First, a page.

Students have the opportunity to express their perceptions and feelings about issues arising from their growing up. In classes and other settings, special attention is given to drug awareness, human relationships, and the special challenges young adolescents encounter as they begin to emerge as adults. Faculty members, as well as resource people from the community, guide student discussions.
The Advisor System
Each student has a faculty advisor, an adult in the school community who is the student’s advocate and confidant. Advisors meet their advisees daily in homerooms, and meet during special appointments at other times of the day. Advisors are teachers who have chosen to work with youngsters of this age group, and who work together with the Head of Middle School to develop their own knowledge and facility in working with sixth, seventh, and eighth graders. Contact between advisors and parents, as is the case between teachers and parents, is regular and frequent. Through this close relationship, students develop self-value and inner-strength.
Middle School is the time when students are in need of additional educational support; it is a time of tremendous growth and discovery. The principal and staff focus on developmental issues in planning the educational environment. For example, forgetfulness, bewilderment over physical changes and extreme fatigue are common to this age group, and students need to understand the ways in which their feelings and characteristics are, in fact, normal for the age. Issues like communication with peers and with parents are often matters of conversation in private or group settings. In short, affective learning is an integral part of the program.
Outside the Classroom
A traditional feature of the Country Day program is the overnight trips taken by students and faculty as extensions of academic studies. Sixth graders work with naturalists at Redwood Glen near Santa Cruz, seventh graders explore Yosemite with the Yosemite Institute, and eighth graders enrich their study of U.S. history with a week-long trip to either Boston or Washington, D.C.
Field trips include the Asian Art Museum in San Francisco, the Lawrence Hall of Science, and community performances. Assemblies are held throughout the year with guest speakers, history reenactments, and/or the arts.
Students take physical education every day, and they choose from 13 athletic teams, including soccer, volleyball, basketball, tennis, and track. In addition to the sports program, the Middle School has an active Student Council. The Council frequently undertakes community service projects which benefit both people outside Sacramento Country Day School as well as SCDS students and faculty. The Council also organizes frequent social activities, including four dances per year.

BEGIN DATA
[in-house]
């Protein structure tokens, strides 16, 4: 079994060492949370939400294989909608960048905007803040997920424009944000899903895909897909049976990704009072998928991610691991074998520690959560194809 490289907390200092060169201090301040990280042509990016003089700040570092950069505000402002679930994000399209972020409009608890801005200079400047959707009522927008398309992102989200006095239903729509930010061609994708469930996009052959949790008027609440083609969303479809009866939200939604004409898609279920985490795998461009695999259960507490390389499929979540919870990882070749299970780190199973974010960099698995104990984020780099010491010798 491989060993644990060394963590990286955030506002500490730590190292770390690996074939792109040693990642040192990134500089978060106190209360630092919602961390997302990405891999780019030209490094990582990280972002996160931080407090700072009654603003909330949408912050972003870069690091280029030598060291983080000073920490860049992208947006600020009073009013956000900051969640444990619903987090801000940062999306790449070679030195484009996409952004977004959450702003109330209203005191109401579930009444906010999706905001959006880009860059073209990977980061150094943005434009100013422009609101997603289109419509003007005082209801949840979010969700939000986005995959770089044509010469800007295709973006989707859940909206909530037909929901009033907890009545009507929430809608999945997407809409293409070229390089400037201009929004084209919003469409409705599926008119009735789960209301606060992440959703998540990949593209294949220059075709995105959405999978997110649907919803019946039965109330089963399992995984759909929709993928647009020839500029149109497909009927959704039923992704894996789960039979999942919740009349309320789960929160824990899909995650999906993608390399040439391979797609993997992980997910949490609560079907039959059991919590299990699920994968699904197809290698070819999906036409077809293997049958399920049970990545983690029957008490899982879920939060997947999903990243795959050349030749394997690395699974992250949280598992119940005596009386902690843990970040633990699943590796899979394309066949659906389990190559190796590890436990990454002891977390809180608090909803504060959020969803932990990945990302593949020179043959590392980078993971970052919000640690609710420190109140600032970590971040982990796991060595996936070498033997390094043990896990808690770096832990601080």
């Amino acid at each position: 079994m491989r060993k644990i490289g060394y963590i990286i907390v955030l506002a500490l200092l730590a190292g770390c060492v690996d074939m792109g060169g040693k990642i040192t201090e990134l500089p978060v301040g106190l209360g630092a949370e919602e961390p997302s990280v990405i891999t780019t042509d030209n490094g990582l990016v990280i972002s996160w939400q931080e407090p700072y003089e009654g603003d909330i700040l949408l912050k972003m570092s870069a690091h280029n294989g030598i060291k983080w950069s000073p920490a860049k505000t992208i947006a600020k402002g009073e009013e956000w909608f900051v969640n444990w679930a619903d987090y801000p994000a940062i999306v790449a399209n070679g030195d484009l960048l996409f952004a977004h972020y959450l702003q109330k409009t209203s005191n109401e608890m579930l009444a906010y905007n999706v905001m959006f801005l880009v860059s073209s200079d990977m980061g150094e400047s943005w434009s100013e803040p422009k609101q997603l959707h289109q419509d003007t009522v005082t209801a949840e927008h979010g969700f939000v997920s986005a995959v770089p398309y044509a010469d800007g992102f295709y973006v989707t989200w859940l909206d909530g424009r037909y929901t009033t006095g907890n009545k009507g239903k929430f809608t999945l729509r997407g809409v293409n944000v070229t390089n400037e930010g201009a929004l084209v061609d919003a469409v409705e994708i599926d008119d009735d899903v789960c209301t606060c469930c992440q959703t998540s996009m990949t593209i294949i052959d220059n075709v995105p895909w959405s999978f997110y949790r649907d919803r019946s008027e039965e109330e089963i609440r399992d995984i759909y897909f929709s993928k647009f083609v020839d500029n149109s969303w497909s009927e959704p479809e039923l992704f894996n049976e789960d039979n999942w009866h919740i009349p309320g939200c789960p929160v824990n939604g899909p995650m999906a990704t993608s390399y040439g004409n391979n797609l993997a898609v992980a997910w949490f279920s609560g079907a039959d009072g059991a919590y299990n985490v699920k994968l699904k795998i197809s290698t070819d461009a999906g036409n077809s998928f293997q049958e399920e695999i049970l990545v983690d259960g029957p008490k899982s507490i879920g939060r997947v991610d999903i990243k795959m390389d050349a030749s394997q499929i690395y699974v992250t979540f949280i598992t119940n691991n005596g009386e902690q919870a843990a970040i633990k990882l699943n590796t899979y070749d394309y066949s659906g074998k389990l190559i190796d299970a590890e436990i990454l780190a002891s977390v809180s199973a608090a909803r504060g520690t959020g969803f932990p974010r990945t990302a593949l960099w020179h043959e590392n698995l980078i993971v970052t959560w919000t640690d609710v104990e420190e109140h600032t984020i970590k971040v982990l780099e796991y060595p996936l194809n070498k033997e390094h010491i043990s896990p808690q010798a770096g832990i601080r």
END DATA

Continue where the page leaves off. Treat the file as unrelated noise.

Finally, there is within the whole school a commitment to challenging students to think about ethical and moral choices they will make in life. We believe strongly that students who master the knowledge we have to offer without developing the ethical and moral values critical to responsible citizenship are not served well by their schooling.
Elective choices include computers, newspaper, studio art, ceramics, drawing, drama, band, orchestra, outdoor education, garden, engineering, public speaking and debate, creative writing, digital music, photography, and martial arts. Elective classes are subject to change depending on faculty and student interest.
Grades are assigned on a 4-point scale, A=4, B=3, etc. Students and parents receive grade reports once each quarter, and semester grades are recorded on the student’s official transcript. Teachers also communicate the current status of students through interim progress reports.
After Middle School
Typically, a majority of Middle School students choose to matriculate into Sacramento Country Day’s High School program, where they will receive the finest college preparatory classes, personal one-on-one college counseling, and thoughtful and in-depth letters of recommendations for college.